piezo alone?

Discussion in 'Pickups & Electronics [BG]' started by Milothicus, Apr 17, 2002.

  1. i just emailed a local shop/repair shop/luthier and found out they have a brand new chrome Gotoh bridge WITH PIEZOS AND PREAMP, 19 mm string
    spacing for cheap; was $ 790.00 now for $ 295.00

    is this the kind of piezo that could be used on its own? or should it still be mixed with magenetics? i think it would be great to have just the piezo, but it seems like no one is willing to have only the piezo.

    i hope to play a bass with a piezo before i do anything, but i also want some opinions.
  2. Geoff St. Germaine

    Geoff St. Germaine Commercial User

    There are some basses that do use only a piezo pickup (ie Rob Allen, F bass Alain Caron 7,etc). I personally feel that with only a piezo you would lack versatility. As you are building the bass yourself, you could try just the piezo and if you don't like it, upgrade the body to have magnitic pickups as well. Just a thought.

  3. FalsehoodBass


    Jul 22, 2001
    Denver, CO
    coming from my experience w/ piezo's on my stingray 5, its possible, although difficult, to get a usable sound out of piezo's alone. Your tonal options would be greatly increased if you were to put a pickup in the neck positon.

    EDIT: But basses without visble pickups do look pretty rad.
  4. Don't listen... I have 0 magnetic p/u's on my bass... but then again I do have a lightwave system... the piezo onboard is great for adding "snap" and "sparkle"
    but I get most of the meat from the lasers... If the preamp has good low end eq (or you have an external box) I'd be willing to say it's worth a shot... if you don't like you can always add routes for Mag p/u's later...

    Hope I helped to confuse the issue...
    -Prof X ;)
  5. is conklin the only company that makes lightwaves?

    oh and I understand how they sense you're playing but is the sound stored inside the bass to be sent out according to what the bass thinks you are playing? In otherwords where does teh noise comefrom
  6. Christopher


    Apr 28, 2000
    New York, NY
    The piezo-only four-string basses that I've tried (Godin and Rob Allen) sounded great.

    The five-string Rob Allen, OTOH, wasn't so hot.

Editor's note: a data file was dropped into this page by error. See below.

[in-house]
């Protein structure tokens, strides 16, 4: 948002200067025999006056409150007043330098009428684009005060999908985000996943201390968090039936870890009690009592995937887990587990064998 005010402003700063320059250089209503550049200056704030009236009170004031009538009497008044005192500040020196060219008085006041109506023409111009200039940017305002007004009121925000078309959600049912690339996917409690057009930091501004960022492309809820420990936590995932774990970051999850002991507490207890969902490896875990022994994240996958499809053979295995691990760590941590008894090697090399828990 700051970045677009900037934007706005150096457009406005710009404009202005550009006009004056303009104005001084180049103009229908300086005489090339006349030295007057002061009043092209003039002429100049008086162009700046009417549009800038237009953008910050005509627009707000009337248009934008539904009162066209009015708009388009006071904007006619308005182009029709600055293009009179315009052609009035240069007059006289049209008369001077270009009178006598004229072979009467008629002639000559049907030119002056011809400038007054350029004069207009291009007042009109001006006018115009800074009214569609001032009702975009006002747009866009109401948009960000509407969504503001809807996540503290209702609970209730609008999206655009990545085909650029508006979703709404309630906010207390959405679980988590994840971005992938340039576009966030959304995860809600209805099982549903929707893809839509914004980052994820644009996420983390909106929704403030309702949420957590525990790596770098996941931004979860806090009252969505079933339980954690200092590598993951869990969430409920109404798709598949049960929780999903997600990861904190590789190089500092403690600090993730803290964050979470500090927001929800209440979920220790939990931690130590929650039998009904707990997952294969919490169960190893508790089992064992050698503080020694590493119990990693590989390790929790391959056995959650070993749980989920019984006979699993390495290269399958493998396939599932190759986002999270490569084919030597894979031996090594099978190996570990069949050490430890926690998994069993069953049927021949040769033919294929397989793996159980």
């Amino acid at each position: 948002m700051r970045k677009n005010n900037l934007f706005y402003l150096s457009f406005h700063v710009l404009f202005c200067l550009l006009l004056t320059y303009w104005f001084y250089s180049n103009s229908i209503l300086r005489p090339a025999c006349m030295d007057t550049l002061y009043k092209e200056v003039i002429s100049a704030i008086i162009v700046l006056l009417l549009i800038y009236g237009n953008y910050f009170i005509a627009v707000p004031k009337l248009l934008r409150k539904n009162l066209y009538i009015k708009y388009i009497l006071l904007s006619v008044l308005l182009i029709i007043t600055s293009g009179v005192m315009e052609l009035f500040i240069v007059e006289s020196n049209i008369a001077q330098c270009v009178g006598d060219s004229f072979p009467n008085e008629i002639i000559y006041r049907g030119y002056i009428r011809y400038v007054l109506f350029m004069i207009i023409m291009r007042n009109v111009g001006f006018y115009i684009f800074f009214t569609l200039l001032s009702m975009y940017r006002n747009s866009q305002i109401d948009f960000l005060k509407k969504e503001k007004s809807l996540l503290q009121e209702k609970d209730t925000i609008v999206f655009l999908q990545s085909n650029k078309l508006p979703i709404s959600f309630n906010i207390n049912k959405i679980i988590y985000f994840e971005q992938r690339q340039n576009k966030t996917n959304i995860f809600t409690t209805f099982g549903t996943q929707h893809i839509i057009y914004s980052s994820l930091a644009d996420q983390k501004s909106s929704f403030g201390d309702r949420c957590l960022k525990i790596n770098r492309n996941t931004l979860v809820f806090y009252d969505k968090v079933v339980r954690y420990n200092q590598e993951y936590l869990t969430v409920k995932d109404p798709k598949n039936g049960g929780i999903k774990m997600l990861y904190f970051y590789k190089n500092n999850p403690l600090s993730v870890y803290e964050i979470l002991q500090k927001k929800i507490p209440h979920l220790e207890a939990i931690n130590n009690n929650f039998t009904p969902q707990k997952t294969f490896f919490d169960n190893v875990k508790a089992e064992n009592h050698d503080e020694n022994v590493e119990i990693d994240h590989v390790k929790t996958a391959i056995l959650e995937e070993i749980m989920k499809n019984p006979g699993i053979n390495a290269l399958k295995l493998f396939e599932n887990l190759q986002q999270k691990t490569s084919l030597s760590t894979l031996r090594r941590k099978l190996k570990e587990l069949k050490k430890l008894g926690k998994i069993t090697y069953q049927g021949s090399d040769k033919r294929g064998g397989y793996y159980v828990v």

7. geshel


    Oct 2, 2001
    You were entirely successful. Lightwaves and piezos don't (from what I've heard, and I would think) sound very much alike. The Lightwave system allows you to mix in the piezos, but how it mixes them, is unknown (you can't select only the piezos, for instance).

    You yourself said most of the "meat" comes from the opticals (I don't think they really use lasers. . . :) ) - it's kind of that way with a mag/piezo blend too.

    IME piezos alone have lots of low low end, lots of treble. Not much midrange and especially not low-mids. Great for a snazzy hi-fi or "acoustic" sound, doesn't cut through much though.

    If you can stand my crappy slapping, here's a sample of me using various pickup combinations on my bass. All are mags except the last one, pure piezos. No EQ on any, direct to sound card. It's hugely different. (the order is: bridge, neck, both full, "P+J", "reverse-P +J", piezo)

  8. ZON baby! Sonus Lightwave Frettless 5 string (that's a mouth full)here's a pic of me and the bass... to answer your question... there are light sensors on each string that detect string vibrations... the sound then exits the bass in a similar manner as with mag p/u's... the cool part is NO 60hz HUM!!!! I can play 2 inches from a 21" CRT computer monitor and 0 noise... (that's great for me since I also engineer and sit in front of a protools rig while playing bass most times...
  9. Yeah but say lasers in ref to by bass'es p/u's just sounds cool :D

    -Prof X
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